5. The growth in support for the UP reflects Allende’s skill at political maneuver as well as the popularity of his measures. He has held together most of the elements of his unwieldy coalition, which includes hardline extremists as well as pragmatic politicians. He has been exerting increasingly effective influence on the hierarchy of his own obstreperous Socialist Party, though he still is challenged by an influential faction which agitates for a more aggressive revolutionary pace. The Communist Party, in contrast, serves him well as a disciplined and moderating force within the UP. Reflecting the line of their Soviet mentors, the Communists see little point in risking their hard-won position within the government through unnecessary provocation of the opposition and the military.

6. Allende has been particularly effective in dealing with the armed forces, in part because of their apolitical tradition. Though generally sympathetic with the need for social and economic changes, most military officers are wary of Marxism and deeply concerned about the turbulence engendered by Allende’s rule. Yet the army chiefs, because they fear that a coup could ignite large-scale popular resistance, have felt they must work to avoid national disaster through rather than against Allende.

7. Allende has encouraged this constitutionalist bent via regular praise of the military and generous extensions of funds for perquisites and equipment. More important, whenever a crisis brews he is quick to engage the military on his side as constitutional president. This was most evident in November 1972, when he asked three top officers to join his Cabinet temporarily, to bring an end to major disorders and pave the way for holding the March election in relative stability.

8. Allende’s hand is strengthened by the divergent interests of the opposition parties, as well as by their demoralization over the UP’s electoral gains. The Christian Democrats (PDC), Chile’s largest party, have their own socialist traditions and initially lent qualified support to Allende’s program. Since 1971, they have stiffened their opposition and joined in an uncomfortable alliance with the National Party, the second largest anti-UP group. Since the Nationals represent economically-[Page 696]privileged Chileans, this association costs the PDC some of its popular support. Finally, allegations of past US intervention in Chilean politics on behalf of anti-Allende forces serve to tarnish the image of key opposition leaders.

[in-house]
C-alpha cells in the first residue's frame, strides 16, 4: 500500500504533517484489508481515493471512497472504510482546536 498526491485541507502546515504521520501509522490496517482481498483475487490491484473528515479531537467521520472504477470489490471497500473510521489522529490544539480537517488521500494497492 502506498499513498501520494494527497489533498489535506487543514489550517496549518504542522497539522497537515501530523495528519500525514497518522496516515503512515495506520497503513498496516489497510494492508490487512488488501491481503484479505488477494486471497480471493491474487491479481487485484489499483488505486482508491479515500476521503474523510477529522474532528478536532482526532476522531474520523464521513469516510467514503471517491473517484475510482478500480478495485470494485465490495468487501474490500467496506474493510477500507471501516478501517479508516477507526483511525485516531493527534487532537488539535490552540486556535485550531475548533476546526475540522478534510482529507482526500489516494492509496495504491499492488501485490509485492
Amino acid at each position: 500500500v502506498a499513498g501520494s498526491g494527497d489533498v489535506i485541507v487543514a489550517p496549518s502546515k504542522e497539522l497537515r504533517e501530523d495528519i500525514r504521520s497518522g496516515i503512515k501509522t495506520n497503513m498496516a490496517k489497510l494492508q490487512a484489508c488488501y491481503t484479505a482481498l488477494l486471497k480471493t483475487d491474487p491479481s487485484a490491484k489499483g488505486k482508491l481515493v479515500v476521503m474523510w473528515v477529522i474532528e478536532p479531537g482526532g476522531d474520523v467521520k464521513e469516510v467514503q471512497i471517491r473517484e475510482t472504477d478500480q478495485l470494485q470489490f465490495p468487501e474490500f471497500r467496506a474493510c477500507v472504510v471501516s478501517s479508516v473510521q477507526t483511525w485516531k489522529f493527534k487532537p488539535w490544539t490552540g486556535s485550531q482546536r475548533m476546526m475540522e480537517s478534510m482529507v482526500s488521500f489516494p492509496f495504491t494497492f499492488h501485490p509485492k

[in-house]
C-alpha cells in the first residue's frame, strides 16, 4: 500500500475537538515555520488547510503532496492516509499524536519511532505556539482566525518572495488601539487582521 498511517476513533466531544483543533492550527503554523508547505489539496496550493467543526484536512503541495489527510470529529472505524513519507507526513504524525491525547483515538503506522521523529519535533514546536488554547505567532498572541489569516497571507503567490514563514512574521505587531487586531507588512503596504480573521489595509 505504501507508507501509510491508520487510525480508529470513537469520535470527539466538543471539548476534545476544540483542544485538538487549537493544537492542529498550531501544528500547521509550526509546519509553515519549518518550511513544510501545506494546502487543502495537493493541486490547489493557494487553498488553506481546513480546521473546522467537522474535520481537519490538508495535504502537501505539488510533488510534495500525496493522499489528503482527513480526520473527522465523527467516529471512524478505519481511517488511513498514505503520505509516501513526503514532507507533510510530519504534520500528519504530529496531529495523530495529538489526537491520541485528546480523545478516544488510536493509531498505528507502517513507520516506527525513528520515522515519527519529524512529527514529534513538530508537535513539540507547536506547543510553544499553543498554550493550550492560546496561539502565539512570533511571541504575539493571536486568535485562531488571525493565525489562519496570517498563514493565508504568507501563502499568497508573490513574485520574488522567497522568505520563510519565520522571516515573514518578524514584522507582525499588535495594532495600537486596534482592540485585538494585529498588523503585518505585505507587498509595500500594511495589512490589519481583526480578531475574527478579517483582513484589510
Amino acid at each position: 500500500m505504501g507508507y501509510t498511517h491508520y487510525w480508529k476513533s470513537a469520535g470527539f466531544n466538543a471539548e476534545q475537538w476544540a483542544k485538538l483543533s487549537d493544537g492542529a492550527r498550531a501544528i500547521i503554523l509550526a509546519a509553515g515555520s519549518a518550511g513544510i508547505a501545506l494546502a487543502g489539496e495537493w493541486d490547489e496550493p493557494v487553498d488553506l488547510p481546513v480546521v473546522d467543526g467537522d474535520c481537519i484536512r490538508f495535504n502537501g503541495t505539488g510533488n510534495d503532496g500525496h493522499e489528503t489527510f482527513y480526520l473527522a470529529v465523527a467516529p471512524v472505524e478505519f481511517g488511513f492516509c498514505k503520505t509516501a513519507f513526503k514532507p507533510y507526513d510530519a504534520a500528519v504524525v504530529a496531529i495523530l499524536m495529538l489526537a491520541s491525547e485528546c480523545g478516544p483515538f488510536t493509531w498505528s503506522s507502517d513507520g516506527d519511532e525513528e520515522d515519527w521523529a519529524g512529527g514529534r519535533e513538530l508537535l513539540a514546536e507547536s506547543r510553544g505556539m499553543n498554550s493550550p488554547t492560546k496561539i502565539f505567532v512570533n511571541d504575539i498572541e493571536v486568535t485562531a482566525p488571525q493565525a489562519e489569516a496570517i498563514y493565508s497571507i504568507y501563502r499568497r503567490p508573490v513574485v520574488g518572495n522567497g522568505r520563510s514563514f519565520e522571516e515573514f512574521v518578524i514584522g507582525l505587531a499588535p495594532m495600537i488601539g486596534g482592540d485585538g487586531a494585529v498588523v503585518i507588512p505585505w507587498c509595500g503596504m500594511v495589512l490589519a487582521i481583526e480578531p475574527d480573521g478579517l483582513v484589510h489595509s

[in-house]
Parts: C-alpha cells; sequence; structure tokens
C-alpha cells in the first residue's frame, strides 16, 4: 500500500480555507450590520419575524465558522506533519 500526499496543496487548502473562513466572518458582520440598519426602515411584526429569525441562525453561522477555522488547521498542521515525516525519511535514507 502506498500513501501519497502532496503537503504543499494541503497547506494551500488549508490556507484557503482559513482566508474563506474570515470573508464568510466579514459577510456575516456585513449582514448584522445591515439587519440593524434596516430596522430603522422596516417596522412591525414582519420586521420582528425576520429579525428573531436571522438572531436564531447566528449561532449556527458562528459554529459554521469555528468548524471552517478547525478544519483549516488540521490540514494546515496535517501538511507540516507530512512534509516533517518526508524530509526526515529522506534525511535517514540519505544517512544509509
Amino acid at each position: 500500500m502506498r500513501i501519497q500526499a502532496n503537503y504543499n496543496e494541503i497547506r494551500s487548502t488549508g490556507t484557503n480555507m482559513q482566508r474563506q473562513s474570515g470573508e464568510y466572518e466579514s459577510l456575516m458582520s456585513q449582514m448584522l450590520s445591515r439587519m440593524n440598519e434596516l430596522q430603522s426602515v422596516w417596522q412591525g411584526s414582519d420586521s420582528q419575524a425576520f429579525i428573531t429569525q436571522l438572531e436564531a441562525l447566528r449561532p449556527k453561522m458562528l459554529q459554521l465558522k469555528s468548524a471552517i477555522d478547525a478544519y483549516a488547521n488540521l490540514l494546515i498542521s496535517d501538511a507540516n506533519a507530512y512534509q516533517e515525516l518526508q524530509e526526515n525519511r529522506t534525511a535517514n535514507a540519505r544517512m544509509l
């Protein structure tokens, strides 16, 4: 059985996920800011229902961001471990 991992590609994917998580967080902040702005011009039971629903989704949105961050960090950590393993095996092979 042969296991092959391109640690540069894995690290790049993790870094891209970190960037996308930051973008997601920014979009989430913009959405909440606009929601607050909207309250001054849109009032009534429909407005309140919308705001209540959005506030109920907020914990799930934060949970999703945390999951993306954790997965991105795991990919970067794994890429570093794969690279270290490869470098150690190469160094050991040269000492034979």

9. Allende’s most obvious liability is that he remains a minority president in a highly politicized society. His opponents control the Congress and are influential in the judiciary. They also hold important assets in the news media, the educational system, organized labor, and certain sectors of the economy. The constitutionality, not to mention the efficacy, of his every move comes under vociferous political attack. Thus, he can advance towards his goal of restructuring the country only in fits and starts and through an unprecedented extension of executive authority.

10. More fundamentally, his strategy for cementing the UP’s hold on power creates economic and political tensions which could undercut the gains he has made. The UP’s reckless policies and feckless management of the swollen state sector have given rise to endemic economic turbulence. After an initial spurt in 1971, industrial output has gone into a protracted decline, while agricultural output has fallen by more than 25 percent. These shortfalls, combined with the rapid expansion of the purchasing power of the poor and with near runaway inflation, have made a shambles of domestic trade. Shortages of essential goods, queues, black marketeering, and political manipulation of the distribution system have become the order of the day. Allende’s current policies will not revive domestic production, and he will continue to be saddled with a deteriorating economy.

11. Allende’s immediate economic concern is the anticipated stringency in food and fuel supplies during the winter months ahead (June–September). He is undertaking a major expansion of food imports and of state controls over distribution, to favor the poor. But because of the unprecedented pressure on port and distribution facilities and on the bureaucracy, irregularities in supplies will irritate most Chileans, including many of the poor.